Health law is all about people. This is perhaps no more evident than in the disability sector. Disability often involves complex long term relationships between care providers, patients and their families.

We routinely work with residential and community based disability service providers to define the legal framework and develop practical holistic solutions to challenges arising in practice. We advise on consent and competence issues, challenging behaviour, information management and human rights. We also assist with funding and commercial matters, as well as professional competence and employment disputes.

Complaints and investigations into care arise from time to time and our lawyers provide expert guidance and support to respond. We regularly assist with applications for orders under the Protection of Personal and Property Rights Act.

When it comes to disability:

  • It is essential to understand the wider needs and interests of all those involved
  • Legal solutions should empower, not inhibit
  • A policy or proactive strategy will often prevent a crisis or complaint.
We work with the following groups in relation to Disability issues:

Examples of work done by Claro lawyers

Drafting policies, procedures and guidelines for a disability service provider, ensuring that these would be easy to understand for staff across the organisation, and setting out key principles in simple, non-legalistic terms. The material was aimed specifically at caregivers, and included information sheets and checklists to assist with implementation.

The intended temporary removal of a resident from a residential care facility by a family member. We advised the provider on the next steps regarding concerns that the family member was not providing appropriate care to a resident – who could not communicate at all – when the resident was taken from the facility by that family member. We met with the family member, who initially did not accept that the resident’s needs had changed. On that basis the facility refused to allow the resident to leave the facility with the family member. Subsequently, the family member accepted that things needed to change, and reached an agreement with the facility as to what would occur, both prior to and during the resident’s time away from the facility with the family member.

An urgent application by the Ministry of Health/Medical Officer of Health (DHB) to the Family Court involving a complex/combative patient, funded by the Ministry, being evicted from a care facility as staff were refusing to treat due to continual abuse. The patient was refusing treatment, wanting to return to an uninhabitable home with no support; clearly unable to care for herself, and at risk of death. Our lawyers arranged urgent assessments of capacity, prepared evidence at very short notice, facilitated counsel to represent the patient, and obtained Court time for an urgent hearing. There were questions of legality around physically removing the patient against her will, and sedating her, and questions about the right of the care facility to ‘expel’ the patient. Interim and then final orders were obtained. The patient was moved to an alternative facility.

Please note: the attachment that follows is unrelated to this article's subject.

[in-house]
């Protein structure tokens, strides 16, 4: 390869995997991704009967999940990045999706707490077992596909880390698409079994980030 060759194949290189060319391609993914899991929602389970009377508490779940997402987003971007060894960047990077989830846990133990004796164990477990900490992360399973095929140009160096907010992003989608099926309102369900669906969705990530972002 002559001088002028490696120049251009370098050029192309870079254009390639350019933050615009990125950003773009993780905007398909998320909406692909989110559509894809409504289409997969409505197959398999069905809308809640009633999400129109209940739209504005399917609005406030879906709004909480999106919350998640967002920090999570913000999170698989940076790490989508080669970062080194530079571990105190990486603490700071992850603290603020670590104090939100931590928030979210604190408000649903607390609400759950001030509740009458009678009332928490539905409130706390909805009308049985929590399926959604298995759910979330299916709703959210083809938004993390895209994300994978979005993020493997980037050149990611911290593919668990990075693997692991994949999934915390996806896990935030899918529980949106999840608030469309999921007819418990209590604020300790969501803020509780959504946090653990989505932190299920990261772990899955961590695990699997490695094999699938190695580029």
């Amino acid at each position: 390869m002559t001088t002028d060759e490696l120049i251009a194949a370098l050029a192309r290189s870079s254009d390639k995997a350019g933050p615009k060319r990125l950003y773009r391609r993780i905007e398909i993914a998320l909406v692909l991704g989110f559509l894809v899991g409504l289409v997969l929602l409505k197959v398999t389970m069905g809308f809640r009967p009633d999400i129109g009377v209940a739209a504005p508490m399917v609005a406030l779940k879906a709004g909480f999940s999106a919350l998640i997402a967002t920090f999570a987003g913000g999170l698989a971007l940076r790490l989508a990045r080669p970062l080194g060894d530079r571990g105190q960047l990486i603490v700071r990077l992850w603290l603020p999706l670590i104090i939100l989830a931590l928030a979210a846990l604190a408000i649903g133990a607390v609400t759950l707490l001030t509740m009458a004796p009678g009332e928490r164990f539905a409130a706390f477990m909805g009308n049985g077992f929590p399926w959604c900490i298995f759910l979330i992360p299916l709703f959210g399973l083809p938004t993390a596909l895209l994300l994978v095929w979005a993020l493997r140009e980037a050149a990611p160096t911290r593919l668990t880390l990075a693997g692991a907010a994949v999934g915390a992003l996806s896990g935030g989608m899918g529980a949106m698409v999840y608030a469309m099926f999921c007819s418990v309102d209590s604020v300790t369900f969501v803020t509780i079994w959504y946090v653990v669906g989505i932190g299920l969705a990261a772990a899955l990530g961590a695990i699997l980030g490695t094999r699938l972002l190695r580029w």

Termination of a contract for the provision of district nursing services. Our lawyers advised on the legal basis on which the contract to provide services to a client in the community could be terminated. The provider did not wish to continue to provide services due to concerns about the appropriateness of the client’s behaviour towards staff, and the provider’s obligations to staff to provide a safe working environment. The contract was terminated, and appropriate arrangements were made for the transfer of care.

Provision of care for a terminally ill person who could no longer communicate. We advised a hospice on a patient whose health was deteriorating to such an extent that she no longer had capacity. We advised on the obligations of the hospice in relation to the patient’s previously stated wishes (i.e. advance directives) with respect to her personal care and welfare, and the role of the patient’s partner, who had been appointed as the patient’s Enduring Power of Attorney for personal care and welfare.

Disciplinary investigation in a residential care facility into allegations of abuse by a staff member. Previous allegations had resulted in disciplinary action and a subsequent personal grievance. We worked closely with the facility to address the personal grievance and ensure that subsequent investigations were carried out in a robust and procedurally fair manner.

Advice on all aspects of the provision of care under the Intellectual Disability (Compulsory Care and Rehabilitation) Act 2003, including the medico-legal responsibilities of medical practitioners under that Act.

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